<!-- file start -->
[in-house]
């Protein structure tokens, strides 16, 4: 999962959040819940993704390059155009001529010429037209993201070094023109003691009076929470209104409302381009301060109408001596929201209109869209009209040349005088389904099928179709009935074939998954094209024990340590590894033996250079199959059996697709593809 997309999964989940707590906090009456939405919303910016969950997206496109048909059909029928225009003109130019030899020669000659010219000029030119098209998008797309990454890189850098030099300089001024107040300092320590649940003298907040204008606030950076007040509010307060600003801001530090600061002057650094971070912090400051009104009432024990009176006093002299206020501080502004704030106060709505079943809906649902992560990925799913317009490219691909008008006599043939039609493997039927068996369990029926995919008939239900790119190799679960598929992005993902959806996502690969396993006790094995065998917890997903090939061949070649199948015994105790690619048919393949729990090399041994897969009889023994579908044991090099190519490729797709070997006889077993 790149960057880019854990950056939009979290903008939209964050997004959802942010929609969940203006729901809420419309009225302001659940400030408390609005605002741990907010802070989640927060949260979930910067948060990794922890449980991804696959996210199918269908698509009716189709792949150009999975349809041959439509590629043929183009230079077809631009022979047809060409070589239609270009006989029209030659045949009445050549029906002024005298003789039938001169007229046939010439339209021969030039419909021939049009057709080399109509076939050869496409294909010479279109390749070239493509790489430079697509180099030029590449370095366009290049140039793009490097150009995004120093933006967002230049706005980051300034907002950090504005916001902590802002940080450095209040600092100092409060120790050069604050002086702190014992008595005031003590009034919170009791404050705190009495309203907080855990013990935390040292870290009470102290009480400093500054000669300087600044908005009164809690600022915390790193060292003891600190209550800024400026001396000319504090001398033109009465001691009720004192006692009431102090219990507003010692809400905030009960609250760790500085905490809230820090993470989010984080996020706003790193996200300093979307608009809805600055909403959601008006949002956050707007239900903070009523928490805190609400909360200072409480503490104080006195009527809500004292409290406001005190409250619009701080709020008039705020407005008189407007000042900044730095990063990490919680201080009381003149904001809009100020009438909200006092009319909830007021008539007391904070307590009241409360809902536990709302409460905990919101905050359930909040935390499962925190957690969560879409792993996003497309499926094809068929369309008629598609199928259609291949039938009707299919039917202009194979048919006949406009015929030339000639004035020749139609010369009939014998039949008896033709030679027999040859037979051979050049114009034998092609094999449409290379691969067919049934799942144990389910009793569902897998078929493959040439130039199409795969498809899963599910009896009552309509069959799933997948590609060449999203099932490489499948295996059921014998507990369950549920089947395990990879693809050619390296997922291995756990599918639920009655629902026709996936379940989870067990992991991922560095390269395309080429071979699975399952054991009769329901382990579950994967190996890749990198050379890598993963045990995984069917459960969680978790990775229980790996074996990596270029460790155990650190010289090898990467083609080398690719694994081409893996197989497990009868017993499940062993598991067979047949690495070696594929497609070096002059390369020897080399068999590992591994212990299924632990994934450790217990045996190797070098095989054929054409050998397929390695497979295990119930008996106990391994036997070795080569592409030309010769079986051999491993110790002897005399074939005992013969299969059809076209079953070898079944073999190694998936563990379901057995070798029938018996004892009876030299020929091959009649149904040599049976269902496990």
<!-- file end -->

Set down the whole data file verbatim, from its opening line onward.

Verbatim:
[in-house]
């Protein structure tokens, strides 16, 4: 999962959040819940993704390059155009001529010429037209993201070094023109003691009076929470209104409302381009301060109408001596929201209109869209009209040349005088389904099928179709009935074939998954094209024990340590590894033996250079199959059996697709593809 997309999964989940707590906090009456939405919303910016969950997206496109048909059909029928225009003109130019030899020669000659010219000029030119098209998008797309990454890189850098030099300089001024107040300092320590649940003298907040204008606030950076007040509010307060600003801001530090600061002057650094971070912090400051009104009432024990009176006093002299206020501080502004704030106060709505079943809906649902992560990925799913317009490219691909008008006599043939039609493997039927068996369990029926995919008939239900790119190799679960598929992005993902959806996502690969396993006790094995065998917890997903090939061949070649199948015994105790690619048919393949729990090399041994897969009889023994579908044991090099190519490729797709070997006889077993 790149960057880019854990950056939009979290903008939209964050997004959802942010929609969940203006729901809420419309009225302001659940400030408390609005605002741990907010802070989640927060949260979930910067948060990794922890449980991804696959996210199918269908698509009716189709792949150009999975349809041959439509590629043929183009230079077809631009022979047809060409070589239609270009006989029209030659045949009445050549029906002024005298003789039938001169007229046939010439339209021969030039419909021939049009057709080399109509076939050869496409294909010479279109390749070239493509790489430079697509180099030029590449370095366009290049140039793009490097150009995004120093933006967002230049706005980051300034907002950090504005916001902590802002940080450095209040600092100092409060120790050069604050002086702190014992008595005031003590009034919170009791404050705190009495309203907080855990013990935390040292870290009470102290009480400093500054000669300087600044908005009164809690600022915390790193060292003891600190209550800024400026001396000319504090001398033109009465001691009720004192006692009431102090219990507003010692809400905030009960609250760790500085905490809230820090993470989010984080996020706003790193996200300093979307608009809805600055909403959601008006949002956050707007239900903070009523928490805190609400909360200072409480503490104080006195009527809500004292409290406001005190409250619009701080709020008039705020407005008189407007000042900044730095990063990490919680201080009381003149904001809009100020009438909200006092009319909830007021008539007391904070307590009241409360809902536990709302409460905990919101905050359930909040935390499962925190957690969560879409792993996003497309499926094809068929369309008629598609199928259609291949039938009707299919039917202009194979048919006949406009015929030339000639004035020749139609010369009939014998039949008896033709030679027999040859037979051979050049114009034998092609094999449409290379691969067919049934799942144990389910009793569902897998078929493959040439130039199409795969498809899963599910009896009552309509069959799933997948590609060449999203099932490489499948295996059921014998507990369950549920089947395990990879693809050619390296997922291995756990599918639920009655629902026709996936379940989870067990992991991922560095390269395309080429071979699975399952054991009769329901382990579950994967190996890749990198050379890598993963045990995984069917459960969680978790990775229980790996074996990596270029460790155990650190010289090898990467083609080398690719694994081409893996197989497990009868017993499940062993598991067979047949690495070696594929497609070096002059390369020897080399068999590992591994212990299924632990994934450790217990045996190797070098095989054929054409050998397929390695497979295990119930008996106990391994036997070795080569592409030309010769079986051999491993110790002897005399074939005992013969299969059809076209079953070898079944073999190694998936563990379901057995070798029938018996004892009876030299020929091959009649149904040599049976269902496990």